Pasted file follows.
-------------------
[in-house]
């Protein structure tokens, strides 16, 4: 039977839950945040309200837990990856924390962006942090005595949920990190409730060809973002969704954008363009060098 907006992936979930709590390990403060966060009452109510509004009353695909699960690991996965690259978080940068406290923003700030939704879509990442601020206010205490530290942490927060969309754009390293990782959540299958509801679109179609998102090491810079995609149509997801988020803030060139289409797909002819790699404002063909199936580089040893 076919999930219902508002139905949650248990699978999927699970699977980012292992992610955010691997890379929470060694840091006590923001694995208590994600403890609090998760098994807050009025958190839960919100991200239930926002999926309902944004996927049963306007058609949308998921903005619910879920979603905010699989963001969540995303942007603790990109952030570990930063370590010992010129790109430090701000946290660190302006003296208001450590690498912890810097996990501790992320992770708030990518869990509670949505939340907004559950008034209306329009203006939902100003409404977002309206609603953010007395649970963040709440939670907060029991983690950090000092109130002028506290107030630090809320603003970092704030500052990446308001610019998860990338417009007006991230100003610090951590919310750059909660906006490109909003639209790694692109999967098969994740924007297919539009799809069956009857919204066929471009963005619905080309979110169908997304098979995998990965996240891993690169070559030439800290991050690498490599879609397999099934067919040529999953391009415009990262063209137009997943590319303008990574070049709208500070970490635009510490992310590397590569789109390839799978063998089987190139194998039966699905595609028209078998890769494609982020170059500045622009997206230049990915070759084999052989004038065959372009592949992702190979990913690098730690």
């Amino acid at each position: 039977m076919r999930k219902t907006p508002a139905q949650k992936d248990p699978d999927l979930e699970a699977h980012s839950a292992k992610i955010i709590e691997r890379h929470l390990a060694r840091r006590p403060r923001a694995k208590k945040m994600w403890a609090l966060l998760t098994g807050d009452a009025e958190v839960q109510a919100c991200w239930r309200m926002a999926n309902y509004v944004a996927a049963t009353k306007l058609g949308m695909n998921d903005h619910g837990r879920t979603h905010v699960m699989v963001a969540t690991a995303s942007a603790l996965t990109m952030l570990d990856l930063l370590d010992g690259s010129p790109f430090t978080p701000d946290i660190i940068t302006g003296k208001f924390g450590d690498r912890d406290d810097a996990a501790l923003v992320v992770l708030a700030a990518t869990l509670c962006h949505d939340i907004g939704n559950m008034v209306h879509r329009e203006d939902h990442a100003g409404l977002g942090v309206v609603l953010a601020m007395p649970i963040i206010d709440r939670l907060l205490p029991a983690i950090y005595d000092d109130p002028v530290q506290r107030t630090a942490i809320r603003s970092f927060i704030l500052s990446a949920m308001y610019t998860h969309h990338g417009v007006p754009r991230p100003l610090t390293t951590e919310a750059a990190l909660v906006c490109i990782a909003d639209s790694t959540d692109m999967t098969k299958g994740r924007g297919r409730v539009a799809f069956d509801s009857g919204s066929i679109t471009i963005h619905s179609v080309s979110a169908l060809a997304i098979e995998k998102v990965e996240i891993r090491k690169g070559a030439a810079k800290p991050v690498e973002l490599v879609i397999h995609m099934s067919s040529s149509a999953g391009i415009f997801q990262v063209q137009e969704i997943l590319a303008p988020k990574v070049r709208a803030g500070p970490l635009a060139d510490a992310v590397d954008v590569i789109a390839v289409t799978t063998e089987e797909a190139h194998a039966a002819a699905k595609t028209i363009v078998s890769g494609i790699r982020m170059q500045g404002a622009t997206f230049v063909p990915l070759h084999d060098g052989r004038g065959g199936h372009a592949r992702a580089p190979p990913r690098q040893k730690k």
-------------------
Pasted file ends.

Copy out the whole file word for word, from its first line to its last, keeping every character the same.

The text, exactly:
[in-house]
């Protein structure tokens, strides 16, 4: 039977839950945040309200837990990856924390962006942090005595949920990190409730060809973002969704954008363009060098 907006992936979930709590390990403060966060009452109510509004009353695909699960690991996965690259978080940068406290923003700030939704879509990442601020206010205490530290942490927060969309754009390293990782959540299958509801679109179609998102090491810079995609149509997801988020803030060139289409797909002819790699404002063909199936580089040893 076919999930219902508002139905949650248990699978999927699970699977980012292992992610955010691997890379929470060694840091006590923001694995208590994600403890609090998760098994807050009025958190839960919100991200239930926002999926309902944004996927049963306007058609949308998921903005619910879920979603905010699989963001969540995303942007603790990109952030570990930063370590010992010129790109430090701000946290660190302006003296208001450590690498912890810097996990501790992320992770708030990518869990509670949505939340907004559950008034209306329009203006939902100003409404977002309206609603953010007395649970963040709440939670907060029991983690950090000092109130002028506290107030630090809320603003970092704030500052990446308001610019998860990338417009007006991230100003610090951590919310750059909660906006490109909003639209790694692109999967098969994740924007297919539009799809069956009857919204066929471009963005619905080309979110169908997304098979995998990965996240891993690169070559030439800290991050690498490599879609397999099934067919040529999953391009415009990262063209137009997943590319303008990574070049709208500070970490635009510490992310590397590569789109390839799978063998089987190139194998039966699905595609028209078998890769494609982020170059500045622009997206230049990915070759084999052989004038065959372009592949992702190979990913690098730690």
């Amino acid at each position: 039977m076919r999930k219902t907006p508002a139905q949650k992936d248990p699978d999927l979930e699970a699977h980012s839950a292992k992610i955010i709590e691997r890379h929470l390990a060694r840091r006590p403060r923001a694995k208590k945040m994600w403890a609090l966060l998760t098994g807050d009452a009025e958190v839960q109510a919100c991200w239930r309200m926002a999926n309902y509004v944004a996927a049963t009353k306007l058609g949308m695909n998921d903005h619910g837990r879920t979603h905010v699960m699989v963001a969540t690991a995303s942007a603790l996965t990109m952030l570990d990856l930063l370590d010992g690259s010129p790109f430090t978080p701000d946290i660190i940068t302006g003296k208001f924390g450590d690498r912890d406290d810097a996990a501790l923003v992320v992770l708030a700030a990518t869990l509670c962006h949505d939340i907004g939704n559950m008034v209306h879509r329009e203006d939902h990442a100003g409404l977002g942090v309206v609603l953010a601020m007395p649970i963040i206010d709440r939670l907060l205490p029991a983690i950090y005595d000092d109130p002028v530290q506290r107030t630090a942490i809320r603003s970092f927060i704030l500052s990446a949920m308001y610019t998860h969309h990338g417009v007006p754009r991230p100003l610090t390293t951590e919310a750059a990190l909660v906006c490109i990782a909003d639209s790694t959540d692109m999967t098969k299958g994740r924007g297919r409730v539009a799809f069956d509801s009857g919204s066929i679109t471009i963005h619905s179609v080309s979110a169908l060809a997304i098979e995998k998102v990965e996240i891993r090491k690169g070559a030439a810079k800290p991050v690498e973002l490599v879609i397999h995609m099934s067919s040529s149509a999953g391009i415009f997801q990262v063209q137009e969704i997943l590319a303008p988020k990574v070049r709208a803030g500070p970490l635009a060139d510490a992310v590397d954008v590569i789109a390839v289409t799978t063998e089987e797909a190139h194998a039966a002819a699905k595609t028209i363009v078998s890769g494609i790699r982020m170059q500045g404002a622009t997206f230049v063909p990915l070759h084999d060098g052989r004038g065959g199936h372009a592949r992702a580089p190979p990913r690098q040893k730690k």